No fans in the stand. No media on-site. And a soccer field right outside of Arthur Ashe Stadium?
This will certainly be a very different US Open.
But the USTA’s signature event is on and will be coming to a television near you on Aug. 31.
That’s the good news.
The question, though, remains what kind of a US Open will we be seeing come September?
There’s going to be plenty of precautions in place and the USTA will use all available space to allow for social distancing of the players.
And of course, there will be testing for the COVID-19 virus, so much so that you will hear the word “testing” more than at a sound check at a WHO concert.
Really, though, all of there precautions are needed because the tournament needs to make sure the biggest names are coming.
Serena Williams is in. She announced it today via a video at the Zoom press conference heald by the USTA.
“Ultimately, I really cannot wait to return to New York and play the US Open 2020,” Williams said. “I feel like the USTA is going to do a really good job of ensuring everything is amazing and everything is amazing and everyone is safe.”
So that’s a start. But if it’s Serena and none of the other top players, then the level of competition will considerably drop. No one wants to see a player like Williams just walk through. She needs to be tested in those two weeks and challenged.
Simona Halep, Ash Barty, and fellow American Sofia Kenin need to be in the tournament.
On the men’s side, both Novak Djokovic and Rafael Nadal need to join in, with Roger Federer on the sidelines with an injury.
The star power needs to come to New York.
And the USTA feels that it will happen.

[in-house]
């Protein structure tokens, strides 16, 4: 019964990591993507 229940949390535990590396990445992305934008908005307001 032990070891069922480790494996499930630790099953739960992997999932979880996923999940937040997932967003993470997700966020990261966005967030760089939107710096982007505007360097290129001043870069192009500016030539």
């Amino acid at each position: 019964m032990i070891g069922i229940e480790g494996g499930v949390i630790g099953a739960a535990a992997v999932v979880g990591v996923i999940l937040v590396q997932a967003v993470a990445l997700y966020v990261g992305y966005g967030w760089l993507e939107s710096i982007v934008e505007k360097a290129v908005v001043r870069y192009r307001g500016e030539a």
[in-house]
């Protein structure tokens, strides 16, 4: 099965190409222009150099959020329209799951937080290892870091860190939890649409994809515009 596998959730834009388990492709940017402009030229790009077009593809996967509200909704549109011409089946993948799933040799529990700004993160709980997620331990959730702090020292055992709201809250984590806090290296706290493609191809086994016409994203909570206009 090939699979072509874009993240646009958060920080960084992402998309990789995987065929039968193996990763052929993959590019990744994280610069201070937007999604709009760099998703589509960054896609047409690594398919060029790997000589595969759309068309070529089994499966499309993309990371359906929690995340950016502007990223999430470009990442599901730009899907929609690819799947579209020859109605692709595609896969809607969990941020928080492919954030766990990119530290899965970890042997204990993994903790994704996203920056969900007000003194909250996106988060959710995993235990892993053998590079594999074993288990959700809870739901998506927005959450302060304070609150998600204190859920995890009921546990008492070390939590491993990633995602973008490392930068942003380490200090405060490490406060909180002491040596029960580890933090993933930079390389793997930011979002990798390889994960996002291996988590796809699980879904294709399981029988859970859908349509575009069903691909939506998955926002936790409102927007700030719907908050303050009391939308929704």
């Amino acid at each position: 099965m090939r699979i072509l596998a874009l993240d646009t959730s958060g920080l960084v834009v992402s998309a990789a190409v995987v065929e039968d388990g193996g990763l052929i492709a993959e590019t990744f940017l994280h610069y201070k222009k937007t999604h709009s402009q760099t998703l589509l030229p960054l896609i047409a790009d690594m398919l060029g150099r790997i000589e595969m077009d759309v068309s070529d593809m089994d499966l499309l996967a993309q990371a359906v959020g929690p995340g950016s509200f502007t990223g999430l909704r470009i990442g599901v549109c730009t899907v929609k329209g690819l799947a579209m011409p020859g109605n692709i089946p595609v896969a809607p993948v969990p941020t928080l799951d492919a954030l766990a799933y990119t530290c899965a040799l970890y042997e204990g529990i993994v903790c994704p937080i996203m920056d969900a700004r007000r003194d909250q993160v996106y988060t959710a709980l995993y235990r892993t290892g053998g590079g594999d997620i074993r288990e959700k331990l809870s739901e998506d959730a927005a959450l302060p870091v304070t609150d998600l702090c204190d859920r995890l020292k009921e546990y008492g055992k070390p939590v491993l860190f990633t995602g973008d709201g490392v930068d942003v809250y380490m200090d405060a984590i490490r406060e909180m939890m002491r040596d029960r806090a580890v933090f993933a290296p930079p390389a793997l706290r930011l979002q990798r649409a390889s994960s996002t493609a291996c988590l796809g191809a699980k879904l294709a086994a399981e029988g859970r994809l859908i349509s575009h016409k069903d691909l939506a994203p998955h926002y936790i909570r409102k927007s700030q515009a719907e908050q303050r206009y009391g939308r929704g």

“We are going to have incredible star power. We respect that all athletes are making their own decisions. There are a lot of questions,” tournament director Stacey Allaster said. “Athletes have been training and now they really are going to be training to return to play and as this whole situation with the virus evolves, here in New York City and around the world, athletes will make that final determination two-to-three weeks before.”
The USTA is doing everything in its power to make sure that happens. There’s $60 million in prize money, which is 90 percent of last year’s winnings and its moving the Western and Southern Open, usually in Cincinnati, to Flushing Meadows so the tune-up will be in the same region.
And credit the US Open for doing this. It’s taking a bath this year with revenues projected to be down 80 percent, but dipping into the reserves to keep the prize money up and ready to go.
But no one is forcing the players to come. These are independent contractors, who may just feel it’s not worth the risk for the payday, especially those, like Nadal and Djokovic, who are coming from foreign countries.
Even if that happens, a watered-down field may be better than no field at all. Life needs to return to some sort of normalcy and having the Open at least on TV is a good thing, even without the cheer of the crowd.
So, yeah, the first step is done. The Open is on. It’s now up to the USTA to make it competitive and compelling.